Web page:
Tuesday, September 21, 2004

MichaelMoore.com : U.S. Troops in Iraq Gather to Watch 'Fahrenheit 9/11'; Anti-Bush sentiment growing

by Ann Scott Tyson / Christian Science Monitor

Inside dusty, barricaded camps around Iraq, groups of American troops in between missions are gathering around screens to view an unlikely choice from the US box office: "Fahrenheit 9-11," Michael Moore's controversial documentary attacking the commander-in-chief.

"Everyone's watching it," says a Marine corporal at an outpost in Ramadi that is mortared by insurgents daily. "It's shaping a lot of people's image of Bush."

The film's prevalence is one sign of a discernible countercurrent among US troops in Iraq - those who blame President Bush for entangling them in what they see as a misguided war. Conventional wisdom holds that the troops are staunchly pro-Bush, and many are. But bitterness over long, dangerous deployments is producing, at a minimum, pockets of support for Democratic candidate Sen. John Kerry, in part because he's seen as likely to withdraw American forces from Iraq more quickly.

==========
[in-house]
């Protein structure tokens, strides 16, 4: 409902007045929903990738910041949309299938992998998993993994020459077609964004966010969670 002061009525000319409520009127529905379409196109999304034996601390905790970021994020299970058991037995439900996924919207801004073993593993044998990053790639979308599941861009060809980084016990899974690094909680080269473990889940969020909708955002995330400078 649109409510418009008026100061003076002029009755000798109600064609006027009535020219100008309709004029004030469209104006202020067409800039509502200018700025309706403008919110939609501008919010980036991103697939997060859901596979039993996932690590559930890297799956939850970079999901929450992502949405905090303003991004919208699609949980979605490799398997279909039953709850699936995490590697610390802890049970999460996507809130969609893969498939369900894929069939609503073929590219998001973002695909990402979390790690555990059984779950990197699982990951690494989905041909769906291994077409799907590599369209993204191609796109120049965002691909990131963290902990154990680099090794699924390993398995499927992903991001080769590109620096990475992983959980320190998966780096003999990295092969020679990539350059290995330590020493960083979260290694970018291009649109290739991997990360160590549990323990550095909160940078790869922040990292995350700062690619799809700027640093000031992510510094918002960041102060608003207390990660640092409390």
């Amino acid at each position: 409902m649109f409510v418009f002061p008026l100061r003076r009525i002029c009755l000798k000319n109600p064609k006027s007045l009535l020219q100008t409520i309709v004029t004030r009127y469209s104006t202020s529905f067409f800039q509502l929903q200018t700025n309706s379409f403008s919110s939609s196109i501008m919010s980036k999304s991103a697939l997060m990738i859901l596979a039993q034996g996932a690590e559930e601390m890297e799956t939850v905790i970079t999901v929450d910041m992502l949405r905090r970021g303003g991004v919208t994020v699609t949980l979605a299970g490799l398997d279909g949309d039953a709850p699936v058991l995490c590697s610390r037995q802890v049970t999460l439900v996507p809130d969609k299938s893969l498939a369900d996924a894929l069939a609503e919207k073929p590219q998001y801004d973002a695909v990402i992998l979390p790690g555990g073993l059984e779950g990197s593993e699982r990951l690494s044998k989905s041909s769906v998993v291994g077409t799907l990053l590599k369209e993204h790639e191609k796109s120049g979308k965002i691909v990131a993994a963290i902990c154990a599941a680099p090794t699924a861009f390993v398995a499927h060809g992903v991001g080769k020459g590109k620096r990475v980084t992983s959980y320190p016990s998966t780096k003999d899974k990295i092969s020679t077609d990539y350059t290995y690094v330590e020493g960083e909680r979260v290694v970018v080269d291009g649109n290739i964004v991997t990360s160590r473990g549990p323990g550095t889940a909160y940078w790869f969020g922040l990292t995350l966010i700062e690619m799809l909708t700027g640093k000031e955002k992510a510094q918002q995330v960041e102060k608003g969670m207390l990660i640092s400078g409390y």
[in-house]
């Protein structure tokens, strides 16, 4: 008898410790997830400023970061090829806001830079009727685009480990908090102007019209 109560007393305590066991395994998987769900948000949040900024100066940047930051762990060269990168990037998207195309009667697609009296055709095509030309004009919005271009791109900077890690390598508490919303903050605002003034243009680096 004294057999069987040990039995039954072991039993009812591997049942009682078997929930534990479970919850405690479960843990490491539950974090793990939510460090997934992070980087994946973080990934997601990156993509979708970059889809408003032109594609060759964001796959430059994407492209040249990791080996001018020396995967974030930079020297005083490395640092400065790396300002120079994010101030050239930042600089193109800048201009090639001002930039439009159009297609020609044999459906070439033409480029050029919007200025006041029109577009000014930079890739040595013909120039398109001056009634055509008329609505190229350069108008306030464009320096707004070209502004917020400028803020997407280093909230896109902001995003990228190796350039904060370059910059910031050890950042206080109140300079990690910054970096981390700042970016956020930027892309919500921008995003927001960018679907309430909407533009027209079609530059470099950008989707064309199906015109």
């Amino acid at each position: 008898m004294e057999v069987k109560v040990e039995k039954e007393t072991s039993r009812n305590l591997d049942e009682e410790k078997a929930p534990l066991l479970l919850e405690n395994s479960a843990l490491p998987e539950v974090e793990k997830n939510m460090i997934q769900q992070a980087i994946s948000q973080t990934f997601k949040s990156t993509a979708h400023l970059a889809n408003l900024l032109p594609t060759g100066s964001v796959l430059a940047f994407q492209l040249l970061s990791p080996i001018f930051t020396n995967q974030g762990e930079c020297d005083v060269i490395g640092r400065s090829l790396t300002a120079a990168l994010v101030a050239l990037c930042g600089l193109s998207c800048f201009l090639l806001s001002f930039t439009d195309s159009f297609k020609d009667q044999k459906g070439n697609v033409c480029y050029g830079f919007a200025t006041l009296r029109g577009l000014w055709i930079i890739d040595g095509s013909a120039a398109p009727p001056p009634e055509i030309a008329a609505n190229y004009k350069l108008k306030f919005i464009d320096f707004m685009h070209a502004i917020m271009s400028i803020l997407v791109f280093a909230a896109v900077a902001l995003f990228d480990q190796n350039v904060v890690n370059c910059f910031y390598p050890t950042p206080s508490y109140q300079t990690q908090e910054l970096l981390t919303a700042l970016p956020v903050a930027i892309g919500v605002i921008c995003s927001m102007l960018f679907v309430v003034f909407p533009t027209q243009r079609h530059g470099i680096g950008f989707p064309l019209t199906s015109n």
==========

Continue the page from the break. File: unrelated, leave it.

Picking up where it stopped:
"[For] 9 out of 10 of the people I talk to, it wouldn't matter who ran against Bush - they'd vote for them," said a US soldier in the southern city of Najaf, seeking out a reporter to make his views known. "People are so fed up with Iraq, and fed up with Bush."

With only three weeks until an Oct. 11 deadline set for hundreds of thousands of US troops abroad to mail in absentee ballots, this segment of the military vote is important - symbolically, as a reflection on Bush as a wartime commander, and politically, as absentee ballots could end up tipping the balance in closely contested states.

It is difficult to gauge the extent of disaffection with Bush, which emerged in interviews in June and July with ground forces in central, northern, and southern Iraq. No scientific polls exist on the political leanings of currently deployed troops, military experts and officials say.

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